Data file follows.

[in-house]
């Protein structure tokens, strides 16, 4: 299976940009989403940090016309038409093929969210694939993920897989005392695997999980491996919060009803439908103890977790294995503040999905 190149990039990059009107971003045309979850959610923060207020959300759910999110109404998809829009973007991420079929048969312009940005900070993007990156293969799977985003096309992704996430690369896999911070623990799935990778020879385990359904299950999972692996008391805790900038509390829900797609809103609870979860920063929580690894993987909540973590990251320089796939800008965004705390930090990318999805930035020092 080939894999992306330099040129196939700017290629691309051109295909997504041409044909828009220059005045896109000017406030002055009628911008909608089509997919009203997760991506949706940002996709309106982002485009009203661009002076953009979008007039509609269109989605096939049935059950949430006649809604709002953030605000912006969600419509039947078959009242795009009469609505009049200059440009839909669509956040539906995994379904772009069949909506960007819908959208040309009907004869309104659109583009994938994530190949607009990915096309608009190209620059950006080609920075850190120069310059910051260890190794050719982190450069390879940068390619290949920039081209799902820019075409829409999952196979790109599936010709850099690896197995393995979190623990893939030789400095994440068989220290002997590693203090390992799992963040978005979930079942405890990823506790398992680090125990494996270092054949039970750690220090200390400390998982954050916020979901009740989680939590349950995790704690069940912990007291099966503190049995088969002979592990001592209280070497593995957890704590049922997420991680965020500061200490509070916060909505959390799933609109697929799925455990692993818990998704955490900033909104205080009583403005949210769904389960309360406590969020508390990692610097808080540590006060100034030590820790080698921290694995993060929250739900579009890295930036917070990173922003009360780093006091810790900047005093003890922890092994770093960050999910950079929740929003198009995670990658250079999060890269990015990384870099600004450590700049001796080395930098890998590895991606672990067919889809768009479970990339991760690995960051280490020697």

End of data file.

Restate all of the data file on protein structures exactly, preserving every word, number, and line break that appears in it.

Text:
[in-house]
């Protein structure tokens, strides 16, 4: 299976940009989403940090016309038409093929969210694939993920897989005392695997999980491996919060009803439908103890977790294995503040999905 190149990039990059009107971003045309979850959610923060207020959300759910999110109404998809829009973007991420079929048969312009940005900070993007990156293969799977985003096309992704996430690369896999911070623990799935990778020879385990359904299950999972692996008391805790900038509390829900797609809103609870979860920063929580690894993987909540973590990251320089796939800008965004705390930090990318999805930035020092 080939894999992306330099040129196939700017290629691309051109295909997504041409044909828009220059005045896109000017406030002055009628911008909608089509997919009203997760991506949706940002996709309106982002485009009203661009002076953009979008007039509609269109989605096939049935059950949430006649809604709002953030605000912006969600419509039947078959009242795009009469609505009049200059440009839909669509956040539906995994379904772009069949909506960007819908959208040309009907004869309104659109583009994938994530190949607009990915096309608009190209620059950006080609920075850190120069310059910051260890190794050719982190450069390879940068390619290949920039081209799902820019075409829409999952196979790109599936010709850099690896197995393995979190623990893939030789400095994440068989220290002997590693203090390992799992963040978005979930079942405890990823506790398992680090125990494996270092054949039970750690220090200390400390998982954050916020979901009740989680939590349950995790704690069940912990007291099966503190049995088969002979592990001592209280070497593995957890704590049922997420991680965020500061200490509070916060909505959390799933609109697929799925455990692993818990998704955490900033909104205080009583403005949210769904389960309360406590969020508390990692610097808080540590006060100034030590820790080698921290694995993060929250739900579009890295930036917070990173922003009360780093006091810790900047005093003890922890092994770093960050999910950079929740929003198009995670990658250079999060890269990015990384870099600004450590700049001796080395930098890998590895991606672990067919889809768009479970990339991760690995960051280490020697």